How to Reduce the High Rate of STDs among Hispanic Youth
In June the Centers for Disease Control and Prevention (CDC), the International Union Against Sexually Transmitted Infections World Congress (IUSTI) and the Latin American IUSTI hosted the 14th Annual STD Prevention Conference. This conference brought together domestic and international researchers, policymakers, and practitioners in the field of sexually transmitted disease (STD) prevention.
An infographic released by the CDC just prior to this conference highlights a startling statistic: 20 million new cases of STDs are reported every year in the United States. Half of these cases occur among youth ages 15-24, although they make up only 27 percent of the sexually active population. Youth of color, including Hispanics, are disproportionately affected. Hispanic teens and young adults have syphilis rates and Chlamydia rates nearly twice that of their white counterparts, for example.
Hispanic youth experience an array of barriers to optimal reproductive health. First, they are more likely to be poor and live in poor neighborhoods, which may limit access to quality reproductive health care. Second, a cultural orientation less open to talking about sexuality may discourage safe sex practices among Hispanic populations. For example, Hispanic teens are less likely than teens of other races to report consistent condom use. Third, some Latinos have a fear and distrust of the health care system. This may be particularly true for recent immigrants who find the health care system difficult to navigate. As a result, some Hispanic populations may require tailored approaches to prevention, screening, and treatment. For example, research has shown that using plain language, making eye contact, asking open-ended questions, and engaging in small talk can help Hispanics feel more comfortable discussing sensitive topics.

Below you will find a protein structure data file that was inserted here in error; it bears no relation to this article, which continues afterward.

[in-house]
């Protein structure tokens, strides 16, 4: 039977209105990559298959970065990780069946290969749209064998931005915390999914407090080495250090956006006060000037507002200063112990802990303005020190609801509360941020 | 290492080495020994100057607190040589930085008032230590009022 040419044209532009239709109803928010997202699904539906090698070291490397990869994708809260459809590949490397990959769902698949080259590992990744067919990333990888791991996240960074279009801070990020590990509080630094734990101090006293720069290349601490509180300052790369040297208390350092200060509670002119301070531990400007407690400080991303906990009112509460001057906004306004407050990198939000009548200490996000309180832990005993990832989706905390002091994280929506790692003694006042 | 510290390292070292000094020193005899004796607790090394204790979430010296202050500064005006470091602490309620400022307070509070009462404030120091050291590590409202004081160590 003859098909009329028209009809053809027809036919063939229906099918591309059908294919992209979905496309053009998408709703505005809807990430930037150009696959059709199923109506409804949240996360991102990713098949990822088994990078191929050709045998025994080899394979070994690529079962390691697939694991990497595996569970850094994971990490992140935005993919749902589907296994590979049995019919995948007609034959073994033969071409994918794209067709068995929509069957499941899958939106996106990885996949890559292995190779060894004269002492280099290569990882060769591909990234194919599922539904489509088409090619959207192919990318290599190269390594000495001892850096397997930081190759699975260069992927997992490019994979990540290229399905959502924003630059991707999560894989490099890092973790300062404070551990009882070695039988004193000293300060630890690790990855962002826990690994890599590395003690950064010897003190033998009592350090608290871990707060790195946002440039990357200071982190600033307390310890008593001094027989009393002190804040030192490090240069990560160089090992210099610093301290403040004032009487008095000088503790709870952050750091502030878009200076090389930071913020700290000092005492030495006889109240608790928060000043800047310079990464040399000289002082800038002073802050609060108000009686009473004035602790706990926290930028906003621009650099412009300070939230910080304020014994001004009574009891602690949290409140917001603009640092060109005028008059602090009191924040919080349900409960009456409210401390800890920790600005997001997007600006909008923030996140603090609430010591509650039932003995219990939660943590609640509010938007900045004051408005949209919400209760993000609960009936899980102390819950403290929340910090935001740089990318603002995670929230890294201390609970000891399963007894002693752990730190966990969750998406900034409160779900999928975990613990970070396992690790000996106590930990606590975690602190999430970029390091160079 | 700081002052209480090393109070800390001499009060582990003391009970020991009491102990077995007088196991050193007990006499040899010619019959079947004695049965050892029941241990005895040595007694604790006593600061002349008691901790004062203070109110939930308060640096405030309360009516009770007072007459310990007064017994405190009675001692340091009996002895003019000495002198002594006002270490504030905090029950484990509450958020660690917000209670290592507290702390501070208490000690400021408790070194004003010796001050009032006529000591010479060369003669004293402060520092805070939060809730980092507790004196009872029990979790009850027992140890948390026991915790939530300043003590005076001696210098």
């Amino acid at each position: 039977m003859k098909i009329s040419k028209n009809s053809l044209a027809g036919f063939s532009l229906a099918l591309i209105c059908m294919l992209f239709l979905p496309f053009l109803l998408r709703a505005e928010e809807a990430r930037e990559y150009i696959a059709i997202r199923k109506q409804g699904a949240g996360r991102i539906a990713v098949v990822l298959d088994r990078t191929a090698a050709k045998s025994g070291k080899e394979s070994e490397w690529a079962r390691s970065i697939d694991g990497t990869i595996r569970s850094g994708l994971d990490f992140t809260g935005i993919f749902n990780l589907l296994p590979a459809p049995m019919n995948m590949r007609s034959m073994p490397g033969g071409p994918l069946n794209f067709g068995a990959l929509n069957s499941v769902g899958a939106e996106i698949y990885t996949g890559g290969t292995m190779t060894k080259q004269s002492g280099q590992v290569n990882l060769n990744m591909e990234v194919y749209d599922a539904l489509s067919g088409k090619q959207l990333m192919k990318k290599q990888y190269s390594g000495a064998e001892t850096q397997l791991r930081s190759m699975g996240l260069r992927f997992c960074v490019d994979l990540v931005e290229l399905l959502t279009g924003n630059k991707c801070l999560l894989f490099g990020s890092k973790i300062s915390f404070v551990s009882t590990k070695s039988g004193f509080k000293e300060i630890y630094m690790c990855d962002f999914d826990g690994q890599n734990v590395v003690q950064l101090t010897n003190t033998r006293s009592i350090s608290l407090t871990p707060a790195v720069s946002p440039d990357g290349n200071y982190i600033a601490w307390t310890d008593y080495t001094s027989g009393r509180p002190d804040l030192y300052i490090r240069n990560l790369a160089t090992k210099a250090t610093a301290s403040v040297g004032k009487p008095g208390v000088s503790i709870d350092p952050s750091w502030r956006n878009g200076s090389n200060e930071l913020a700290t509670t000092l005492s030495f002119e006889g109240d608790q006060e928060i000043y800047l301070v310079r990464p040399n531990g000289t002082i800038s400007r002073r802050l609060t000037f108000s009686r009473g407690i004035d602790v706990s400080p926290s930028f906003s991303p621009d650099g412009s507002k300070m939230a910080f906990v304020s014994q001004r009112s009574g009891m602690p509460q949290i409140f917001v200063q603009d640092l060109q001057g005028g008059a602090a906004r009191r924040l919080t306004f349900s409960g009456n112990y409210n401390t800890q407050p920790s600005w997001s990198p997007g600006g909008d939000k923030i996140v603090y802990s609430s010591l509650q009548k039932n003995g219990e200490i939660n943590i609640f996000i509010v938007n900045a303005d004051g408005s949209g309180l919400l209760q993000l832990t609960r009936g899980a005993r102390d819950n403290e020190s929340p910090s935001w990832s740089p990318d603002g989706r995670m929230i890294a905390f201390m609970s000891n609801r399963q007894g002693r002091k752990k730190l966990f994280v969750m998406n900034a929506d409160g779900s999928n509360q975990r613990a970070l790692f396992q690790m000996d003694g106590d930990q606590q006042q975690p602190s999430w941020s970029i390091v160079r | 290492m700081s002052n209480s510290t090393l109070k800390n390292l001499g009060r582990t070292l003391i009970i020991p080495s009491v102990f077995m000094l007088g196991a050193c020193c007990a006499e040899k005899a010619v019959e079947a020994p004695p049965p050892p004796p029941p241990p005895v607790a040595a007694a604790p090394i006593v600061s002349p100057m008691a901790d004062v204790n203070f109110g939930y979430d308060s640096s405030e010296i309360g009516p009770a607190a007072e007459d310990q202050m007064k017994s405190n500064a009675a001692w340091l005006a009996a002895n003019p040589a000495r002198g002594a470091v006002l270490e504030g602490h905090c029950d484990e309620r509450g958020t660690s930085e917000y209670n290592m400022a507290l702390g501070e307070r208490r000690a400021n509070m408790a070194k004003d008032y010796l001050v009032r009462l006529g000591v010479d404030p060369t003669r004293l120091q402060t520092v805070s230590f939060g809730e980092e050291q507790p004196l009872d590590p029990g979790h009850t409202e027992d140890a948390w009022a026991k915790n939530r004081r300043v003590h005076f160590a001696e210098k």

At the same time, however, it is important to remember that Latinos are not a homogenous group. First, second, and third generation Latinos may have drastically different needs from one another. For example, foreign-born Hispanic teens in the United States are less likely than U.S. born Hispanic teens to have sex before age 18 or report risky sexual behaviors. To address these differing needs, Child Trends’ research with Latina women suggests that providers would benefit from conducting individual client assessments and tailoring messages to a range of literacy levels in both English and Spanish.
Numerous program models and social media campaigns target teens and young adults in hopes of reducing STD rates among these populations. Among the presenters at the STD Prevention conference was a poster on “I Want the Kit,” a program through a Johns Hopkins University research lab that allows residents of Alaska, Maryland, and the District of Columbia to take a risk assessment online and then order an STD testing kit. Planned Parenthood also has an STD risk assessment quiz available in English and Spanish on their website. The District of Columbia allows individuals to take similar quizzes (in English and Spanish), as well as order condoms to their home via text message or a website. Washington, D.C. also offers a text messaging service that will send the address of the nearest free condom distributor. Websites such as So They Can Know and CDC Health E-Cards seek to facilitate anonymous communication about one’s STD status to sex partners. These programs have taken huge strides to reach young adults, but research finds that culturally tailored programs may be even more successful in reaching Latino youth. This is all the more critical as Latinos are the largest and one of the fastest growing racial/ethnic minority groups. More than one in five youth ages 10-19 is Hispanic and estimates suggest that by 2040 nearly one in three U.S. adolescents will be Hispanic.
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